Efforts to drive a lean transformation across an organization are difficult. Improvements in one area of the business often don't spread to other areas. Deep-seated resistance to change slows progress to a crawl or stops it entirely. Backsliding erases hard-won gains.
But what if you could get lean to spread like a contagion? What if acceptance of lean, or even an outright embrace of lean (not the tools, but the mindset), could become like a virtuous epidemic?
Nicholas Christakis and James Fowler, in their book Connected, posit that all kinds of behaviors and characteristics that we consider independently defined actually spread like a contagion. Take obesity, for example. After analyzing the Framingham Heart Study, they found that obese people tend to hang with other obese people, and thin people hang with thin people. (Birds of a feather, and all that business.)
More intriguingly, they found that there's a causal relationship: obesity spreads by contagion. So if your friend’s friend’s friend — whom you’ve never met, and lives a thousand miles away — gains weight, you’re likely to gain weight, too. And if your friend’s friend’s friend loses weight, you’re likely to lose weight, too.
How does it work? Scott Stossel explains in the NYTimes that
Partly, it’s a kind of peer pressure, or norming, effect, in which certain behaviors, or the social acceptance of certain behaviors, get transmitted across a network of acquaintances. In one example the authors give, Heather stops exercising and gains weight, which influences her friend Maria’s thinking about what normal weight is, so that when Maria’s other friend Amy (who has never met Heather) also stops her exercise regime, Maria is less likely to urge Amy to resume it. So Heather’s weight gain influences Amy’s, even though the two women never meet.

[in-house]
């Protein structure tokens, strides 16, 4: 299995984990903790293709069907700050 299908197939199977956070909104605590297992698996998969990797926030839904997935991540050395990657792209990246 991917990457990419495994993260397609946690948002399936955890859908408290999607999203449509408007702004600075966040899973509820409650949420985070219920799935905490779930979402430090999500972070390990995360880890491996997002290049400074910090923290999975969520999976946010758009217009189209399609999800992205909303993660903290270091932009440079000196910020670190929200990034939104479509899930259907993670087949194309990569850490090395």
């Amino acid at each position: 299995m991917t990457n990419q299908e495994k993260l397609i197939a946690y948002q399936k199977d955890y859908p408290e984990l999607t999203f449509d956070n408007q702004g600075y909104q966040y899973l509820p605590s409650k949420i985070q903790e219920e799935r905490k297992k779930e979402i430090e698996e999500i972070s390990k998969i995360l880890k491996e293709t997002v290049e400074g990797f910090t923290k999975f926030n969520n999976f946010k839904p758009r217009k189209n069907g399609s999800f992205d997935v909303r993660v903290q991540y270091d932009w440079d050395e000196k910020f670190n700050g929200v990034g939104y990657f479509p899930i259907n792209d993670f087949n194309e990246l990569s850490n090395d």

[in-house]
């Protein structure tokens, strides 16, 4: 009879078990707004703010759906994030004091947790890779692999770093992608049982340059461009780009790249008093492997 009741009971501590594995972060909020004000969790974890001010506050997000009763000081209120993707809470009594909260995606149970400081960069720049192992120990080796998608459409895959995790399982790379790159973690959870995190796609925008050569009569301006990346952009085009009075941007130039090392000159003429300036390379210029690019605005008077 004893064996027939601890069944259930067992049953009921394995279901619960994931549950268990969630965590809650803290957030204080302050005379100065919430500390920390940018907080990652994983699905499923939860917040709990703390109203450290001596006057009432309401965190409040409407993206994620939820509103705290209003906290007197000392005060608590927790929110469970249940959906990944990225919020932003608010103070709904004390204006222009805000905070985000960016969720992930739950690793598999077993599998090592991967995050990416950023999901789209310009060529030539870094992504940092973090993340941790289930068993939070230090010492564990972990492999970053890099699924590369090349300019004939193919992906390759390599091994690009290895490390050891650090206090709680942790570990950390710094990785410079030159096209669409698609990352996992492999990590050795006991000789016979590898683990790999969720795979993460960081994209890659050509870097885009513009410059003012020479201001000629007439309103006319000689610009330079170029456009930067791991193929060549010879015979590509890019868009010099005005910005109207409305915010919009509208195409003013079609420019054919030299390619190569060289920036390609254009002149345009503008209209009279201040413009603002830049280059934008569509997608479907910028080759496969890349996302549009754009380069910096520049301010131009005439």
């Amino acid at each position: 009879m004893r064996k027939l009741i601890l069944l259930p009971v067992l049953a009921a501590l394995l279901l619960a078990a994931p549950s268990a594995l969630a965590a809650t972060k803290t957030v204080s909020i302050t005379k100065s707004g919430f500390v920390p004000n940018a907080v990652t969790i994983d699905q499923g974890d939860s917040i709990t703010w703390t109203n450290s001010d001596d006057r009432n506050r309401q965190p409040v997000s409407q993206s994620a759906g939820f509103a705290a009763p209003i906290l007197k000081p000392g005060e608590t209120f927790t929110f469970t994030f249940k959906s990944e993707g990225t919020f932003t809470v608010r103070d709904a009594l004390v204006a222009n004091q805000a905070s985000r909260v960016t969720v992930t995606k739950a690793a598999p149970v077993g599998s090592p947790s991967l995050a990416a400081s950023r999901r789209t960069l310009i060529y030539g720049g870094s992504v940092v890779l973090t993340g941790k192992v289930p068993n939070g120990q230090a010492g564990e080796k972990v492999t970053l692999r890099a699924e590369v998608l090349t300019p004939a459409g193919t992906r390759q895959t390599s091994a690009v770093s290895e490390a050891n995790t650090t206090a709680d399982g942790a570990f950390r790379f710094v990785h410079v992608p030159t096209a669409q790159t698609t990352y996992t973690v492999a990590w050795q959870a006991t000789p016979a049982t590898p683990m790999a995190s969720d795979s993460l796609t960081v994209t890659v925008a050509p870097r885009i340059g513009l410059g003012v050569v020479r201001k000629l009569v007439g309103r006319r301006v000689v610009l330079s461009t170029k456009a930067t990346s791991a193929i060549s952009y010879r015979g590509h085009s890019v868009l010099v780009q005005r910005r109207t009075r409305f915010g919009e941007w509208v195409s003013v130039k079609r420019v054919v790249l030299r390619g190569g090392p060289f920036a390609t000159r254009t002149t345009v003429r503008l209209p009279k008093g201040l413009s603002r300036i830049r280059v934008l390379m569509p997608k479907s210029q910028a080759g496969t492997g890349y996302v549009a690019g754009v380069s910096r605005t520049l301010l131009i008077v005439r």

And it's not just obesity that can be contagious:
Christakis and Fowler explore network contagion in everything from back pain (higher incidence spread from West Germany to East Germany after the fall of the Berlin Wall) to suicide (well known to spread throughout communities on occasion) to sex practices (such as the growing prevalence of oral sex among teenagers) to politics (where the denser your network of connections, the more ideologically intense and intractable your beliefs are likely to be).
So this got me thinking: is it possible to spread lean throughout an organization like a contagion? Is it possible to have it take on a life of its own? After all, when you're looking at a value stream horizontally across an organization, you've got a great opportunity to have lean spread widely and quickly. In some respects, you even need lean to spread this way, because you're cutting across so many functional silos.
When I think about my work -- applying lean to individual behaviors -- I realize that this idea presents a huge opportunity. One person running a lean meeting, for example, has a chance to, um, infect up to a dozen other people in a company. A simple change in email processing policy (say, only four times a day) can touch hundreds of others. In fact, at Intel, Nathan Zeldes created blocks of time during each day that engineers could work without interruptions, and when word of the experiment spread, other regions demanded to be included in the program.
There's more research to be done in this area, though: some companies mandate email-free Fridays, but usually can't sustain it. And even Intel hasn't been entirely successful in maintaining the new behaviors. It's possible that those initiatives didn't start at a "hub" -- one of the “influenceable” nodes that are likely to spread a behavior most quickly. Or perhaps you need a critical mass to prevent recidivism.
What do you think? Could you take advantage of this idea of behavioral contagion to spread lean more quickly through your company?